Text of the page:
Charles Weak


Resisting (and embracing?) the “grind”


Cooper Square — Abundance was the theme of the night, and being so close to Thanksgiving, it was hard not to read a gustatory dimension into the presentations.
Midtown — “Everyone understands space, even if they don’t have a degree in architecture.”

High Stakes

Astor Place — Elisa Iturbe then moved from precarity to sustainability, sounding an existential note: “The climate crisis makes our work within the building industry untenable.”
Los Angeles (Zoom) — “I don’t think architecture can create queer spaces. People can and spaces can, but not architecture.”
Los Angeles — Bryan Young characterized the arc of the firm’s work as the pursuit of ambiguity—oscillation between part and whole, solid and void, what is and what isn’t.
Zoom — “I pursued this project,” Dolores Hayden continued, “and in the process I came across some articles that [demonstrated that] communitarian socialism could happen in domestic spaces.”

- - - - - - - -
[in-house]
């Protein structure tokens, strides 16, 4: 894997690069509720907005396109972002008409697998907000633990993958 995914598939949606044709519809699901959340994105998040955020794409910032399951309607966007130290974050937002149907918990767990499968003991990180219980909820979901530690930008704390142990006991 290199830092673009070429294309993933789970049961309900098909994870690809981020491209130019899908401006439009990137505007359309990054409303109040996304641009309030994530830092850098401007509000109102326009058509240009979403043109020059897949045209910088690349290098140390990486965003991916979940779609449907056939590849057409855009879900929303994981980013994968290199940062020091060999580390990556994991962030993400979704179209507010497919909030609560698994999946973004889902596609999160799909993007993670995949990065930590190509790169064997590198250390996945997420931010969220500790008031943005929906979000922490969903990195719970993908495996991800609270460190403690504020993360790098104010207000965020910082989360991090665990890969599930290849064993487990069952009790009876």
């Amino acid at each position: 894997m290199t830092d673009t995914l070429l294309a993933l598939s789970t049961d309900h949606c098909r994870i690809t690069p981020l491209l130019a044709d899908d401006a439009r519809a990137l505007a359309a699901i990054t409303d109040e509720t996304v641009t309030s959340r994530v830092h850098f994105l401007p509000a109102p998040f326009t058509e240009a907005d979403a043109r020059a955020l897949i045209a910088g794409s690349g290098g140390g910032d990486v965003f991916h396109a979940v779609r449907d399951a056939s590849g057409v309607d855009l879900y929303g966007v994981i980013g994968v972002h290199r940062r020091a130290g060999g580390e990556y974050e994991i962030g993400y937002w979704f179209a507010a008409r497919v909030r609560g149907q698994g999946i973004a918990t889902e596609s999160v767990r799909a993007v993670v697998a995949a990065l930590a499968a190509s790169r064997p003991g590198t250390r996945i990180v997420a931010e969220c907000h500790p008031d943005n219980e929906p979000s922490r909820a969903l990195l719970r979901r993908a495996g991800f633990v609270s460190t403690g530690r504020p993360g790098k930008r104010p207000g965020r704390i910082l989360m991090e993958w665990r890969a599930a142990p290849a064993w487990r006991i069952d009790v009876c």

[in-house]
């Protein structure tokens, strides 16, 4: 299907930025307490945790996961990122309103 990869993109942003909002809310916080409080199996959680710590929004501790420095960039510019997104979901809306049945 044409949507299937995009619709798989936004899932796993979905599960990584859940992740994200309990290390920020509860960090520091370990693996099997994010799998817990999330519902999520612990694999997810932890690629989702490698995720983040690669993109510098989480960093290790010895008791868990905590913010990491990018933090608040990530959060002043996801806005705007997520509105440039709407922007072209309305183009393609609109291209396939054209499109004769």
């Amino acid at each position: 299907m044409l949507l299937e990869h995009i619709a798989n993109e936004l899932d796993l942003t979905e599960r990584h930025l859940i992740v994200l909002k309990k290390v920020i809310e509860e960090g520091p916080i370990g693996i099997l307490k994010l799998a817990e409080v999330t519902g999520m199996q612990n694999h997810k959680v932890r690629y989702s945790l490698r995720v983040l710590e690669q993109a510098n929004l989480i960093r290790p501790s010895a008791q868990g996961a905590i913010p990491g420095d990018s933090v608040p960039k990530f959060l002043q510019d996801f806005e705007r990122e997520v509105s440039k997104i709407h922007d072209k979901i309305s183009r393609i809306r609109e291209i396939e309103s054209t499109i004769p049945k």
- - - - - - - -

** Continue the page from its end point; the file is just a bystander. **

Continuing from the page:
ZOOM — "If John Lindsay's New York was tragedy then Mike Bloomberg's New York was farce"
New York City — It’s hard to square the fuzziness of a term like “enough” in a conversation around a building’s legibility.
Brookings — As a native of the Great Plains, this symposium underscored a growing feeling inside myself: Our region does not need acknowledgment, much less validation, from the coastal institutions. We have everything we need to do great architecture right here.
New York — Liz Gálvez focused on the act of “Making House”, both the gendered labors implied by the term, but also the technical systems that enable inhabitation. Reflecting on spaces of Black domesticity, like porches and stoops, Germane Barnes sees these as narrative spaces, in the sense that stories are told within the space but also by the spatial arrangement itself.